Clause 37 - Penalty notices under sections 40 and 41 of the Pensions Act 2008 etc

Pensions Bill – in a Public Bill Committee at 3:00 pm on 11th July 2013.

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Question proposed, That the clause stand part of the Bill.

Photo of Steve Webb Steve Webb The Minister of State, Department for Work and Pensions

I will explain the purpose of this relatively short clause to the Committee. The Pensions Regulator has the power to issue notices under section 72 of the Pensions Act 2004 requiring persons to provide them with information or documents. Failure to comply with such notices without reasonable excuse constitutes a criminal offence punishable under section 77 of the Pensions Act 2004 by a possible liability to a fine of up to £5,000 and/or imprisonment for up to two years.

Sections 40 and 41 of the Pensions Act 2008 gave the regulator an alternative sanction of financial penalties for failure to comply with section 72 information notices. Section 40 fixed penalties are £400, and section 41 escalating penalties are between £50 and £10,000 per day.

The clause corrects two minor errors in the Pensions Act 2008. It is almost like part 5 tidying up the bits that the previous Government got wrong before. The clause corrects two minor errors in the 2008 Act at sections 40 and 41 and at section 61, which inserted section 72(1A) into the Pensions Act 2004. The first of the errors inadvertently opened the possibility of 2008 Act penalties applying in respect of 2004 Act non-compliance. I am sure that no one would want that. To correct that, the first subsection confirms that the Pensions Act 2008’s fixed and escalating penalty notices may be issued only in respect of non-compliance relating to the new employer duties and safeguards in part 1 of the 2008 Act. Only non-compliance with information notices issued in relation to the regulator’s compliance functions set out in that part of the Act may give rise to penalties.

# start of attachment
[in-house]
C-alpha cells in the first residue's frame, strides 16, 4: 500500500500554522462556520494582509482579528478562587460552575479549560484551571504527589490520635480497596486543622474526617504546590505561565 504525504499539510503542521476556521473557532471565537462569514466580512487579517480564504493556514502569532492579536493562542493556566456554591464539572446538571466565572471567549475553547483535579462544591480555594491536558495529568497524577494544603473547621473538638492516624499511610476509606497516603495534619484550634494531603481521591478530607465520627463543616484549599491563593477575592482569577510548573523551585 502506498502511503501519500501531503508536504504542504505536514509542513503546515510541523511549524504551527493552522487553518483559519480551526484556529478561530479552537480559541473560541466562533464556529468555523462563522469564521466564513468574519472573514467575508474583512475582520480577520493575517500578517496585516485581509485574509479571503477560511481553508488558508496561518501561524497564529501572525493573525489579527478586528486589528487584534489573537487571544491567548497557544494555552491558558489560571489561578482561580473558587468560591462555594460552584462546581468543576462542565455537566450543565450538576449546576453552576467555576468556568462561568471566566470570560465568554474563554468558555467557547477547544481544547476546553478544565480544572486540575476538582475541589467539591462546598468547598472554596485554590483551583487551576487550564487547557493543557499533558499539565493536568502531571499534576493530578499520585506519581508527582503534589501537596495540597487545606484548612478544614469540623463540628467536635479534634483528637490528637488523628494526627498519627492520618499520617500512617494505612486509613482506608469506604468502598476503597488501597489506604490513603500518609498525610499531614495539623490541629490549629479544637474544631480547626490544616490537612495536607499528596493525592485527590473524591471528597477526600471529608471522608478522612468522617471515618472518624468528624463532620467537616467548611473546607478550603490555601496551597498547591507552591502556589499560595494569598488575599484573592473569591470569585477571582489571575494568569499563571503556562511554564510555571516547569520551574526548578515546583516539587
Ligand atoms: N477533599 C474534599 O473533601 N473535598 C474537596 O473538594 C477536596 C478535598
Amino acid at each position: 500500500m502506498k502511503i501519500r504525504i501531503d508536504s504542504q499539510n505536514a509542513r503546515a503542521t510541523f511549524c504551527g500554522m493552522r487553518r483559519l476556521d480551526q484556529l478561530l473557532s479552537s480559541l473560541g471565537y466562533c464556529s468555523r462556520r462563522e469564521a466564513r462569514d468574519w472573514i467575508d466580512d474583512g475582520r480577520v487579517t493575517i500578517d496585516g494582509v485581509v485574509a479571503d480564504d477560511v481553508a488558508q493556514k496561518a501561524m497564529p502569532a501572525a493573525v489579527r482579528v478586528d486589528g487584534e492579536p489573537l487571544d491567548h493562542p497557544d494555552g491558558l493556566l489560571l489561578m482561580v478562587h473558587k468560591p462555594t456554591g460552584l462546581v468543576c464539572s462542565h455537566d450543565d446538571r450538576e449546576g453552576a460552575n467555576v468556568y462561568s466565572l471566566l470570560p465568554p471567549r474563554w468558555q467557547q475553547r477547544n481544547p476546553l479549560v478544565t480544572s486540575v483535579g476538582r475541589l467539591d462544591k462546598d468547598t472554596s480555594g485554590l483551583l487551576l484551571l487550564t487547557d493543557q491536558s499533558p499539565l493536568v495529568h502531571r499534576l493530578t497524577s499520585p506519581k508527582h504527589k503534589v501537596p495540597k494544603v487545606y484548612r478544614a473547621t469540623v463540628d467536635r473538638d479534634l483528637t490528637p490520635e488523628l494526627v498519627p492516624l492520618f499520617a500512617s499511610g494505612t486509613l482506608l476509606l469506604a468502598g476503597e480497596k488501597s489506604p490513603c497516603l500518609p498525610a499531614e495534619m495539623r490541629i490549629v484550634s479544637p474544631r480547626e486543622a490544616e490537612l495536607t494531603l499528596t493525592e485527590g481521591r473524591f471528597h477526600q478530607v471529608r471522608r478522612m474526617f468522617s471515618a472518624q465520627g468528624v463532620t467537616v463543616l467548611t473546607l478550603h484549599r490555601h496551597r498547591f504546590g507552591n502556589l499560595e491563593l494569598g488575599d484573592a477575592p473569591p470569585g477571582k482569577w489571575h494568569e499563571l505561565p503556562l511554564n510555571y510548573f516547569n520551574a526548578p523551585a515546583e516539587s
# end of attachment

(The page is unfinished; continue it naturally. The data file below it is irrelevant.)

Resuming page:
The second error referred too narrowly to the regulator’s functions when amending its power to issue information notices. To correct that, the second subsection confirms that the power to require in a section 72 notice that the recipient gives an explanation of any information or document to the Pensions Regulator applies in respect of all of the Pensions Regulator’s employer compliance functions regarding the new employer duties and safeguards as set out in part 1 of the Pensions Act 2008.

Members will be asking themselves why this is necessary. Without the amendment there is the possibility that the penalty notice powers would be applicable in relation to the Pensions Regulator’s general regulatory functions  under the 2004 Act. That was not the original intention and is not appropriate. Financial penalties are not considered an appropriate alternative to the criminal sanction for non-compliance with information notices issued in relation to the Pensions Regulator’s general regulatory functions under the 2004 Act.

I should clarify for the Committee what all the talk about criminal sanctions and imprisonment is about. Some of the Pensions Regulator’s compliance action under the 2004 Act involves the most serious of cases involving millions of pounds. The criminal sanction remains the appropriate deterrent in that context. A temporary fix was provided for pending amendment by way of partial commencement of sections 40(1)(d) and 41(1)(d) from 1 July 2012. That meant that the penalty powers were commenced only in so far as they related to compliance action under the 2008 Act.

I hope that explains in crystal clear language why it is necessary for clause 37 to stand part of the Bill.

Question put and agreed to.

Clause 37 accordingly ordered to stand part of the Bill.